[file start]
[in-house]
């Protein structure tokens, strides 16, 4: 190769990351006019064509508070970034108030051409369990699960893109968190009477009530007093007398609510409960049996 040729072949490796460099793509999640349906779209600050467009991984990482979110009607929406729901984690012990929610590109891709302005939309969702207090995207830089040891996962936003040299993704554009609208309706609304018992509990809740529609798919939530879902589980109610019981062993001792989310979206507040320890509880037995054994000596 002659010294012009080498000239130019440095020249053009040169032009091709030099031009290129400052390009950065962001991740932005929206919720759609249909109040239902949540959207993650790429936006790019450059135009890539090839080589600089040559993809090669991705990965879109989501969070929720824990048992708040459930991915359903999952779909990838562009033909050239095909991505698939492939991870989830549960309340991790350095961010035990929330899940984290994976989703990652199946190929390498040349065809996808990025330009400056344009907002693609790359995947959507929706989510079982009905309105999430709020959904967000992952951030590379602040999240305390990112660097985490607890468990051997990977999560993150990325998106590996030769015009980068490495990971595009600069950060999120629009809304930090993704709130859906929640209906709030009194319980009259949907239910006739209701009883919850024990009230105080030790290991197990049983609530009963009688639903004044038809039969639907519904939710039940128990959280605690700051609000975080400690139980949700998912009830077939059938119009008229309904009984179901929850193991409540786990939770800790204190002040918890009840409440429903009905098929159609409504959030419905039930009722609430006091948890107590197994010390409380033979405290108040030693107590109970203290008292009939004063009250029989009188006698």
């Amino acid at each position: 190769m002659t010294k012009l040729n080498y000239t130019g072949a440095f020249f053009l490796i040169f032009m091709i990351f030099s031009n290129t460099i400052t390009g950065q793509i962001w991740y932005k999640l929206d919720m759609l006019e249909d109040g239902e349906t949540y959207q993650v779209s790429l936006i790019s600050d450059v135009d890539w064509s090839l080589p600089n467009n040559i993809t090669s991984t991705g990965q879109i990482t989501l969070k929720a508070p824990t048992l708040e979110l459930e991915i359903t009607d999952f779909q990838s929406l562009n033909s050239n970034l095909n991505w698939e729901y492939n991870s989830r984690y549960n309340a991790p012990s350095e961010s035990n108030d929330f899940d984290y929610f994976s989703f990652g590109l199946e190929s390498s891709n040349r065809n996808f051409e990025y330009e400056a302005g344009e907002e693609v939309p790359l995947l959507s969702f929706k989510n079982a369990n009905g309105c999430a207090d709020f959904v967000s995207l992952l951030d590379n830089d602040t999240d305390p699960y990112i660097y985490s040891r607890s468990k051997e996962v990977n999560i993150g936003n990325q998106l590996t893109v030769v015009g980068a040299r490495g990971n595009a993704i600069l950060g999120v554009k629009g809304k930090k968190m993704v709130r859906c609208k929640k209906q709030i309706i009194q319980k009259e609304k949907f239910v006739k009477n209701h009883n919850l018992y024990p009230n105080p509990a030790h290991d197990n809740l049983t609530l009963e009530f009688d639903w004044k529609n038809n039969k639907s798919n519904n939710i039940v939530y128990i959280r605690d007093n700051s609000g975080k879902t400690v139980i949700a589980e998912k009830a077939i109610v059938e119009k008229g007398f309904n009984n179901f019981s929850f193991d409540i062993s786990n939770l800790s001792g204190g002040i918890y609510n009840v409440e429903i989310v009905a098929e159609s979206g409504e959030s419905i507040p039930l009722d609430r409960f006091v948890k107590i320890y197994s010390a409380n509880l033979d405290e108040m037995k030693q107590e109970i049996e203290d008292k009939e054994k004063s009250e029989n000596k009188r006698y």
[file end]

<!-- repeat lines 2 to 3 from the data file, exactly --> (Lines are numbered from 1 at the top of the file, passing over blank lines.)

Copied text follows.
């Protein structure tokens, strides 16, 4: 190769990351006019064509508070970034108030051409369990699960893109968190009477009530007093007398609510409960049996 040729072949490796460099793509999640349906779209600050467009991984990482979110009607929406729901984690012990929610590109891709302005939309969702207090995207830089040891996962936003040299993704554009609208309706609304018992509990809740529609798919939530879902589980109610019981062993001792989310979206507040320890509880037995054994000596 002659010294012009080498000239130019440095020249053009040169032009091709030099031009290129400052390009950065962001991740932005929206919720759609249909109040239902949540959207993650790429936006790019450059135009890539090839080589600089040559993809090669991705990965879109989501969070929720824990048992708040459930991915359903999952779909990838562009033909050239095909991505698939492939991870989830549960309340991790350095961010035990929330899940984290994976989703990652199946190929390498040349065809996808990025330009400056344009907002693609790359995947959507929706989510079982009905309105999430709020959904967000992952951030590379602040999240305390990112660097985490607890468990051997990977999560993150990325998106590996030769015009980068490495990971595009600069950060999120629009809304930090993704709130859906929640209906709030009194319980009259949907239910006739209701009883919850024990009230105080030790290991197990049983609530009963009688639903004044038809039969639907519904939710039940128990959280605690700051609000975080400690139980949700998912009830077939059938119009008229309904009984179901929850193991409540786990939770800790204190002040918890009840409440429903009905098929159609409504959030419905039930009722609430006091948890107590197994010390409380033979405290108040030693107590109970203290008292009939004063009250029989009188006698």
């Amino acid at each position: 190769m002659t010294k012009l040729n080498y000239t130019g072949a440095f020249f053009l490796i040169f032009m091709i990351f030099s031009n290129t460099i400052t390009g950065q793509i962001w991740y932005k999640l929206d919720m759609l006019e249909d109040g239902e349906t949540y959207q993650v779209s790429l936006i790019s600050d450059v135009d890539w064509s090839l080589p600089n467009n040559i993809t090669s991984t991705g990965q879109i990482t989501l969070k929720a508070p824990t048992l708040e979110l459930e991915i359903t009607d999952f779909q990838s929406l562009n033909s050239n970034l095909n991505w698939e729901y492939n991870s989830r984690y549960n309340a991790p012990s350095e961010s035990n108030d929330f899940d984290y929610f994976s989703f990652g590109l199946e190929s390498s891709n040349r065809n996808f051409e990025y330009e400056a302005g344009e907002e693609v939309p790359l995947l959507s969702f929706k989510n079982a369990n009905g309105c999430a207090d709020f959904v967000s995207l992952l951030d590379n830089d602040t999240d305390p699960y990112i660097y985490s040891r607890s468990k051997e996962v990977n999560i993150g936003n990325q998106l590996t893109v030769v015009g980068a040299r490495g990971n595009a993704i600069l950060g999120v554009k629009g809304k930090k968190m993704v709130r859906c609208k929640k209906q709030i309706i009194q319980k009259e609304k949907f239910v006739k009477n209701h009883n919850l018992y024990p009230n105080p509990a030790h290991d197990n809740l049983t609530l009963e009530f009688d639903w004044k529609n038809n039969k639907s798919n519904n939710i039940v939530y128990i959280r605690d007093n700051s609000g975080k879902t400690v139980i949700a589980e998912k009830a077939i109610v059938e119009k008229g007398f309904n009984n179901f019981s929850f193991d409540i062993s786990n939770l800790s001792g204190g002040i918890y609510n009840v409440e429903i989310v009905a098929e159609s979206g409504e959030s419905i507040p039930l009722d609430r409960f006091v948890k107590i320890y197994s010390a409380n509880l033979d405290e108040m037995k030693q107590e109970i049996e203290d008292k009939e054994k004063s009250e029989n000596k009188r006698y």